Tuesday, April 12, 2011

Sometimes it is good to start in the beginning

When i was 17, in 1997, I visited the center for the second time. There was a talk on happiness. Unlike some of the other talks in the center, this one was an interactive one, and the audience present were active in discussing. I had been interested for a year or so prior to this visit, on the works of The Mother, having been introduced to them by a friend of the family. With little knowledge and a lot of opinions, I jumped right into the conversation, encouraged in it by an elderly man who sat in the front row and who also had a number of inputs to give to the conversation.

This elderly gentleman, I came to know later, was Patel uncle.  Through the course of fourteen years, I was to have a multitude of interactions with him. Of these, a few pop up prominently when i think of him.

Studying for A levels left me exhausted, with a terrible frustration with Physics and the question of why I had to study the subject. Being inspired by the works of The Mother, I looked at her books for answers to help me out from what I then thought was the stressful student life. Ofcourse, I attended the Sunday talks at the center, often dragging along my rather skeptical father, who accompanied me most of the time for the sole reason that I should not walk back in the dark to the bus station.

On one of these occassions, there was the Savitri by Heart talk, which, at that time, was given by Mrs Sonia Dyne. At the end of one talk, I approached uncle and told him that I wanted to read Savitri but was afraid that i wouldn't understand. He literally stuffed the huge volume in my hand and made me promise to read one sentence every evening. For a long period, I followed his advice, reading one line every day and signing my name at the end of the fullstop.

It was uncle who suggested that I stay at Anjana's house when I mentioned wanting to go to the ashram during the after exam holidays. Anjana aunty welcomed us gracefully and hosted, not only me, but also my aunt Chitra and her aunt, both of whom would become regular visitors to the ashram and to Patel uncle's house.

But the true highlight of my relationship with uncle Patel (though it is hard to single out one incident or event as a true highlight - lets just say that this is the one that I remember most fondly), was in the year 2000. My aunt Chitra, myself, Sandhya and Patel uncle took a walk along the beach of Pondicherry, where he spoke with us and told us about his relationship with The Mother, peppering his story with several personal anecdotes. I only remember snatches of the conversation, but I shall always remember sitting on the low wall on uncle's left, listening to him while the waves crashed on our back.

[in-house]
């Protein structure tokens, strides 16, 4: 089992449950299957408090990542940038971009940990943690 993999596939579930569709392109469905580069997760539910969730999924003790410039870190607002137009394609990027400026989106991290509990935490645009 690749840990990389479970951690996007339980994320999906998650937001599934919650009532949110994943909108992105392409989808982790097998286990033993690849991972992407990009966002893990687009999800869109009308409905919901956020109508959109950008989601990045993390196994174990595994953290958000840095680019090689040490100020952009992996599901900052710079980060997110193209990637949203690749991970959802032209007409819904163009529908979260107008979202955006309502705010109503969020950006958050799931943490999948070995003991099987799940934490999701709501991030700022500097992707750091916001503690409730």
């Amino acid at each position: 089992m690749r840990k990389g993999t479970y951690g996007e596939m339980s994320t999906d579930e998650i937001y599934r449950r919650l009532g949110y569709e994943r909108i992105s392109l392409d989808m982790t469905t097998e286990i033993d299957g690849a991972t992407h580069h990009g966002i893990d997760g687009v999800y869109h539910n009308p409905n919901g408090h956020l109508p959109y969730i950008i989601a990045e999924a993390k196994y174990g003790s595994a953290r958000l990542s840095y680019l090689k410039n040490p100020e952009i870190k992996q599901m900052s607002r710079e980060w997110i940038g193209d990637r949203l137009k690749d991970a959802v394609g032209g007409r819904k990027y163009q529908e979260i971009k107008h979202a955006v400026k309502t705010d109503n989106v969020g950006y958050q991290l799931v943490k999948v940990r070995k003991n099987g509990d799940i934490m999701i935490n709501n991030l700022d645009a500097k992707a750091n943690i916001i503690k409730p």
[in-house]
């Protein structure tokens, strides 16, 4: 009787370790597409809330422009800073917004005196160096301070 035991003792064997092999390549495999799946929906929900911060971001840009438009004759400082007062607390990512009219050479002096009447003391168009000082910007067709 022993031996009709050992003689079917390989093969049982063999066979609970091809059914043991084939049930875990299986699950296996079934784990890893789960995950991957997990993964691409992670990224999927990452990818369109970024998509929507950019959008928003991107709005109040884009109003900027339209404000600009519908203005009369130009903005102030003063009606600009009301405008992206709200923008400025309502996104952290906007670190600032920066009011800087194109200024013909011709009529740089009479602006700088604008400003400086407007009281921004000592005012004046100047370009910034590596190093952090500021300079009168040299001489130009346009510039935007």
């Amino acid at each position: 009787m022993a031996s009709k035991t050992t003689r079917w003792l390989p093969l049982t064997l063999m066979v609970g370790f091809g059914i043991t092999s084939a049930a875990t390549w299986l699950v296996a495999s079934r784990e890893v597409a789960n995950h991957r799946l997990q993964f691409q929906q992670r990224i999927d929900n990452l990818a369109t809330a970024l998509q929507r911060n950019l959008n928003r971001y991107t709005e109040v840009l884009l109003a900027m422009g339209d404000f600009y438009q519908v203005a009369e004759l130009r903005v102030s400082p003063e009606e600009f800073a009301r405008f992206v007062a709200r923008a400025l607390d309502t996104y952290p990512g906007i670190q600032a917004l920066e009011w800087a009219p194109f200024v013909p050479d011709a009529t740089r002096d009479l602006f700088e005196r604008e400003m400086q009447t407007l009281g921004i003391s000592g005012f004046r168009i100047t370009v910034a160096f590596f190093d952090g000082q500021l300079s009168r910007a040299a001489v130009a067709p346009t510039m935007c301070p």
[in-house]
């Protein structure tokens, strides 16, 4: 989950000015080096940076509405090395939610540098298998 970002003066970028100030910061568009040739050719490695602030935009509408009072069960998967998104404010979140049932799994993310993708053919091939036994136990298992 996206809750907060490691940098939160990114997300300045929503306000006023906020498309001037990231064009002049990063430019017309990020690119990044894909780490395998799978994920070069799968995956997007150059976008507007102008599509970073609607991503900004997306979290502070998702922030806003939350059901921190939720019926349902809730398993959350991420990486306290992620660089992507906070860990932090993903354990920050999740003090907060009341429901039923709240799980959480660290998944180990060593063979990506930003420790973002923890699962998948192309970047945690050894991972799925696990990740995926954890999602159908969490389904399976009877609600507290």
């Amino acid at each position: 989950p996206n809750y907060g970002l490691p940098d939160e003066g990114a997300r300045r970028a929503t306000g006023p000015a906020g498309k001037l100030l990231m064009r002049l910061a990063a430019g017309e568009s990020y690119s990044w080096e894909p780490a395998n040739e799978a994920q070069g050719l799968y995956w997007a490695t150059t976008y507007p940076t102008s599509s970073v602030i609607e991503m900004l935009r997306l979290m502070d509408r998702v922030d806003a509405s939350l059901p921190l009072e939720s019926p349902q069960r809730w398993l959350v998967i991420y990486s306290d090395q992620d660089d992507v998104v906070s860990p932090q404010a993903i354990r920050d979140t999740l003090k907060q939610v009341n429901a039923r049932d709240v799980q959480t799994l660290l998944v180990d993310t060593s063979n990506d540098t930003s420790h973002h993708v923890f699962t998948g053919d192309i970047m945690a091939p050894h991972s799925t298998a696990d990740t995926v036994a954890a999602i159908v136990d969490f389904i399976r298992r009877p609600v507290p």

I remember when uncle came back to Singapore in the fall of 2000 after having close to an year in India. I remember jumping for joy and hugging my mother when I heard uncle's voice over the telephone. When we began the website in 2001, uncle was the first person that I sent the prototype to. He gave me a silver pendant with mother's symbol on one side and Sri Aurobindo's symbol on the other. The pendent still resides on a chain around my neck.

As the years went by, Patel uncle was an advisor, not only to me, but also to the rest of my family. My father often turned to uncle for advice during times when he had to make difficult decisions and he would always respect uncle's advice. My uncles and aunts visited Patel uncle's house when they went to the ashram. The doors to his home were always open, his smile always in place, his telephone at the ready if we wanted to contact someone in the ashram or Auroville.

"This is my grand daughter.", he would say proudly, when he introduced me to people. And infact my grandmother got more than a little mad at me when i told her that Patel uncle was more my grandfather than my own grandfather.

The last couple of years, I have not contacted uncle very often other than the odd email and the phone call during birthdays and anniversaries. Two days before uncle's passing, I was biking home, listening to Dr Nadkarni's memorial lecture on my mp3 player. Perhaps it was the association with Dr Nadkarni or Mrs Dyne's voice giving the lecture, but uncle's image came to me, straight and sharp. When I got home however, the lure of housework and children blotted the image.

Later, I would think and reproach myself several times for not calling and speaking with uncle when the thought of him came. And it was this reproach and regret that nagged me as I wept by the body of the man who had adopted an unsure teenager as his grand daughter and entrusted her with the secret of Savitri.

Patel uncle touched lives the way no one else has. It seems to me that if I grow up to being a fraction of what he is, I would make a significant change in myself and in the world.

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